THE

NORTH BRITISH REVIEW.

FEBRUARY, 1852.

Art. 1.The Works of John Milton. A New Edition.

London, Pickering, 1851. We do not know how far our readers may share the feeling, but we confess to an occasional sense of irritation at that necessity which we seem to be under, in these latter times, of perpetually naming and referring to some five or six dead men, the acknowledged glories of the literature of the past. Shakespeare, Milton, Dante, Burns, Goethe-shall we never be able to pass an agreeable intellectual evening without calling one or another of these names to our aid, never be able to indite a paper of thirty pages without requiring the printer to put one or another of these names more than once into type? Are subjects for thought and talk so scarce round about us that we must for ever weave our best conversations out of the matter of these suggestive memories; or are we such timid sailors on the great sea of innumerable things as not to know how to quit the neighbourhood of these familiar bays and shores? The evil, if it be such, daily increases. Not only do we never have done with naming and alluding to those well-remembered few; but we shall never have done, it would also appear, with writing and reading express commentations on their lives and works. Perpetually, on opening a new number of a Review, we find a new essay on Goethe or on Byron ; perpetually, on glancing at a new sheet of advertisements, we see announced some new volume of literary portraits, done by a cisatlantic or a transatlantic pen. Is this but a passing phase of our literary activity, a fashion recommended by the example of one or two eminent contemporary writers that one could 'name, and destined to run its course and cease? We do not know; we only note the fact, and confess again that the VOL. XVI. NO. XXXII.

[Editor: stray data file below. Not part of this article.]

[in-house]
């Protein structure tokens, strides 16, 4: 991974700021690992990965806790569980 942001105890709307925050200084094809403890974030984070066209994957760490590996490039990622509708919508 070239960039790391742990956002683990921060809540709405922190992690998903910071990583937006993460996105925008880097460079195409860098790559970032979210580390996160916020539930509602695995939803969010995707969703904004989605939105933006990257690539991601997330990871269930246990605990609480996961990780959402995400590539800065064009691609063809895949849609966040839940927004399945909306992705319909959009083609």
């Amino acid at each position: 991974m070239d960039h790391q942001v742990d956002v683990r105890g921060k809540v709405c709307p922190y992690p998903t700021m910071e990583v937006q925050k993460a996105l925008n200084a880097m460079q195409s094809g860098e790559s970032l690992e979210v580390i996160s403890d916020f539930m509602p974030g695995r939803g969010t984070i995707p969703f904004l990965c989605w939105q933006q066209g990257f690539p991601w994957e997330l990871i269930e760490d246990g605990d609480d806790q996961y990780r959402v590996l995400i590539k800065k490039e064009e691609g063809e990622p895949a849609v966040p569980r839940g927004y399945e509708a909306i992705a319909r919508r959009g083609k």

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observation of it sometimes tempts us to the wish that there could be a decree of society forbidding, for some time, all reference to Shakespeare and his companions, and compelling us, both in our conversation and in our authorship, back to that miscellaneous world of substances, passions, and events, whence Shakespeare himself, the greatest niggard known of allusions to preceding writers, drew the materials for a not deficient literature.

That we do not exaggerate this view of the case, ought to be evident from the fact that, in the present paper, we deliberately perpetrate an offence against it. Milton is one of the writers that have been most frequently, most variously, and, we may add, most splendidly written about; and yet here we venture upon a new essay on Milton. It is needless, therefore, to say that we have sympathies also with the other view of the case, and that we hold that there is something right, beautiful, and full of use in this practice of visiting again and again the same ancestral tombs, this tendency of writer after writer to scan for himself those characters which tradition has bound him to revere, and to attempt such new portraitures of them as may present, if not the whole men, at least some of their lineaments, more vividly to the world. How we can reconcile this belief with the sentiment before expressed, we shall not stop to inquire. The Duke of Wellington's mode of proceeding in such cases is as good as any that we know. When he wishes to reconcile two apparently contradictory propositions, he simply asserts them both as strongly as he can. Content to adopt this plan, we shall leave the matter in question to the consideration of our readers, and go on, without farther preface, to the task which we have appointed to ourselves, of saying something about Milton and his writings which, whether new or not, may be appropriate to the temper and circumstances of these grave times.

Never surely did a youth leave the academic halls of England more full of fair promise than Milton, when, at the age